The calculations in B. and C. above yield the set-aside formula allocations for each State.

Adding the results for A., B., and C. above yields the total formula allocation for each State.

IV. Basis of Population Estimates

The population estimates for the allocation of funds in FY 2001 for the formula social service allocation and the first set-aside are based on data on refugee arrivals from the ORR Refugee Data System, adjusted as of October 1, 2000, for estimated secondary migration. The data base includes refugees of all nationalities, Amerasians from Vietnam, Cuban and Haitian entrants. Start Printed Page 35656

For fiscal year 2001, ORR's formula social service allocations for the States are based on the numbers of refugees, Amerasians, and entrants in the ORR data base. The numbers are based upon the arrivals during the preceding three fiscal years: 1998, 1999, and 2000.

The estimates of secondary migration are based on data submitted by all participating States on Form ORR-11 on secondary migrants who have resided in the U.S. for 36 months or less, as of September 30, 2000. The total migration reported by each State is summed, yielding in- and out-migration figures and a net migration figure for each State. The net migration figure is applied to the State's total arrival figure, resulting in a revised population estimate.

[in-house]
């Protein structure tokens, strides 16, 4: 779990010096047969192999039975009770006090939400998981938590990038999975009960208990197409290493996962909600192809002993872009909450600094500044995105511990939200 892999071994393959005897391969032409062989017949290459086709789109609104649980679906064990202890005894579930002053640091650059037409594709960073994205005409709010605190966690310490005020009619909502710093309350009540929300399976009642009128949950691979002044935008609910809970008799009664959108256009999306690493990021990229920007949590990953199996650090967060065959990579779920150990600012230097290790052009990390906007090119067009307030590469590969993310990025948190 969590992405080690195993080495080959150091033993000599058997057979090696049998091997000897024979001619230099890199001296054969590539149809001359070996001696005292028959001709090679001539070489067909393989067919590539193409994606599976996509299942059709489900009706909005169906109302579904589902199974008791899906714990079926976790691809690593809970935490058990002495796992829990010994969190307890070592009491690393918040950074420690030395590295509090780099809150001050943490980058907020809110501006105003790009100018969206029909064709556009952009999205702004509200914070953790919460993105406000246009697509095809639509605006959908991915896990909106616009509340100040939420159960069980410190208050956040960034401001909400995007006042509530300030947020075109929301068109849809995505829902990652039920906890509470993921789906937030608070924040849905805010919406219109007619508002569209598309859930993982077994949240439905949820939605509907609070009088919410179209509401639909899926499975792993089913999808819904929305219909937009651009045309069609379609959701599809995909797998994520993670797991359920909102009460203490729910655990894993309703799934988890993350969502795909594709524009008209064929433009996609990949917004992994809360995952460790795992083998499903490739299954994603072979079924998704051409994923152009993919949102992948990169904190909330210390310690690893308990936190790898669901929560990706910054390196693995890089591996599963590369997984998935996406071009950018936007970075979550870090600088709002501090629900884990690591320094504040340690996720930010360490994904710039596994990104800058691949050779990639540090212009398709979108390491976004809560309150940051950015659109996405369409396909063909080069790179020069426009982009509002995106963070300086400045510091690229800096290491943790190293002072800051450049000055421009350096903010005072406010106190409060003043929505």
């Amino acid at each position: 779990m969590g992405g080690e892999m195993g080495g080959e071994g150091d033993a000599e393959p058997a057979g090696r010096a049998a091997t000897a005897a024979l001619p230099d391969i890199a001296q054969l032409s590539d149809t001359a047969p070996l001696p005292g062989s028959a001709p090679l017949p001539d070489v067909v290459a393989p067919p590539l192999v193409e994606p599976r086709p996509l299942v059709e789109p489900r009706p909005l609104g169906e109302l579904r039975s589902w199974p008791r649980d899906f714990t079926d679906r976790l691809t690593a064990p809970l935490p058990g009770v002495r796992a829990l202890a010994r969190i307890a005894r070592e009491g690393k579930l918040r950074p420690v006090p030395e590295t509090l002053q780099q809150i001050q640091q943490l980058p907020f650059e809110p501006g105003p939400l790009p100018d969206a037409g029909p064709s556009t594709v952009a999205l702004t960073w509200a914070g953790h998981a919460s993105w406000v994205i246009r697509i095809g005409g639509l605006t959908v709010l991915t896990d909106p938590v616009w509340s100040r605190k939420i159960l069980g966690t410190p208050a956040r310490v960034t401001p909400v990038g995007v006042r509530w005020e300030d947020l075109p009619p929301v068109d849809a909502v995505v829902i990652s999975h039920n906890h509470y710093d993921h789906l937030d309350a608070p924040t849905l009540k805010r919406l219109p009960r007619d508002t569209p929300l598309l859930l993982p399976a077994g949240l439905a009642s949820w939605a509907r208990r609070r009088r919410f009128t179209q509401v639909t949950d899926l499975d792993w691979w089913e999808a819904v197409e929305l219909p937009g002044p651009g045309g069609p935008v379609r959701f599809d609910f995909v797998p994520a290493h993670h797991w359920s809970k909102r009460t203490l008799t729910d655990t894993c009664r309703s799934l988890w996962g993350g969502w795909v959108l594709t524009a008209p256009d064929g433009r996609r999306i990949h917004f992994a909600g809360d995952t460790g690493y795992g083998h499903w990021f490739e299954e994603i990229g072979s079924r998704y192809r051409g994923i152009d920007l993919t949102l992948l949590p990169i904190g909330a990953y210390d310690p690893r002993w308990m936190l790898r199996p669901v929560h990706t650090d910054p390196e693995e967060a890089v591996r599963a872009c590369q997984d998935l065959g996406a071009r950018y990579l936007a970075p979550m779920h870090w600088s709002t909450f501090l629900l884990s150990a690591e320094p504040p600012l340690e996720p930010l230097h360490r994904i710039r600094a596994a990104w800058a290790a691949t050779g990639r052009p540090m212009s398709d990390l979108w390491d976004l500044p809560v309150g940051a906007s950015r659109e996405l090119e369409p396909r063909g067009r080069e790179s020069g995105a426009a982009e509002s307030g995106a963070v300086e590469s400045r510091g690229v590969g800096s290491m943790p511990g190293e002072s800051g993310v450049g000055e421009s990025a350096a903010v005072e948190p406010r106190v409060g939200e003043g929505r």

Estimates are developed separately for refugees and entrants and then combined into a total estimated 3-year refugee/entrant population for each State. Eligible Amerasians are included in the refugee figures. Havana parolees (HP's) are enumerated in a separate column in Table 1, below because they are tabulated separately from other entrants. For FY 2000 and FY 1999, Havana parolee arrivals for all States are based on actual data. For FY 1998, Florida's HP's (10,183) are based on actual data, while HP's in other States (3,258) are prorated according to the State's proportion of the three-year entrant populations.

The second set-aside is based on the number of asylees granted asylum in FY 2000, according to data received from the Department of Justice for cases approved by the Asylum Corps, the immigration judges of the Executive Office of Immigration Review, and the Bureau of Immigration Appeals. These data show the asylee's zip code of record. Because we are asking States to set up systems to identify and serve those asylees in need of services, we have added this second set-aside amount to the total allocation for States. During the next year, ORR intends to revise the ORR-11 and seek OMB approval to capture the number of asylees and secondary migrants accessing services at the county level. ORR will adjust the social services formula 3-year population based on these data.